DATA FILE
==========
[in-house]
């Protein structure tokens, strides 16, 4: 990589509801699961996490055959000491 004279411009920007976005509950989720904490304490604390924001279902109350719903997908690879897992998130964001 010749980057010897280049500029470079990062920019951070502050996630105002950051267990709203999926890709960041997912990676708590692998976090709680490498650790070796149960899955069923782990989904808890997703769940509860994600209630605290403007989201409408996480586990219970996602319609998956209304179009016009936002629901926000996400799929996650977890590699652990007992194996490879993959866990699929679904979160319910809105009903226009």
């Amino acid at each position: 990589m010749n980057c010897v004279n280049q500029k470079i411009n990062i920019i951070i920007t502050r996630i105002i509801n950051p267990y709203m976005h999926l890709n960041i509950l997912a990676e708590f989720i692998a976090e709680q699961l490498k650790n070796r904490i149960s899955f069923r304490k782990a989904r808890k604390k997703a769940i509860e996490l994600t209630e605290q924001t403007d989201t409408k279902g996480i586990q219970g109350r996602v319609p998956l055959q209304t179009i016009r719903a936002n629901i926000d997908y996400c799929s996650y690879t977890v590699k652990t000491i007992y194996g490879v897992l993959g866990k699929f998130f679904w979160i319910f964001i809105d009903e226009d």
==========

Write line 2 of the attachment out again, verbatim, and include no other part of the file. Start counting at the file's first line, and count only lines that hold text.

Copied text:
């Protein structure tokens, strides 16, 4: 990589509801699961996490055959000491 004279411009920007976005509950989720904490304490604390924001279902109350719903997908690879897992998130964001 010749980057010897280049500029470079990062920019951070502050996630105002950051267990709203999926890709960041997912990676708590692998976090709680490498650790070796149960899955069923782990989904808890997703769940509860994600209630605290403007989201409408996480586990219970996602319609998956209304179009016009936002629901926000996400799929996650977890590699652990007992194996490879993959866990699929679904979160319910809105009903226009």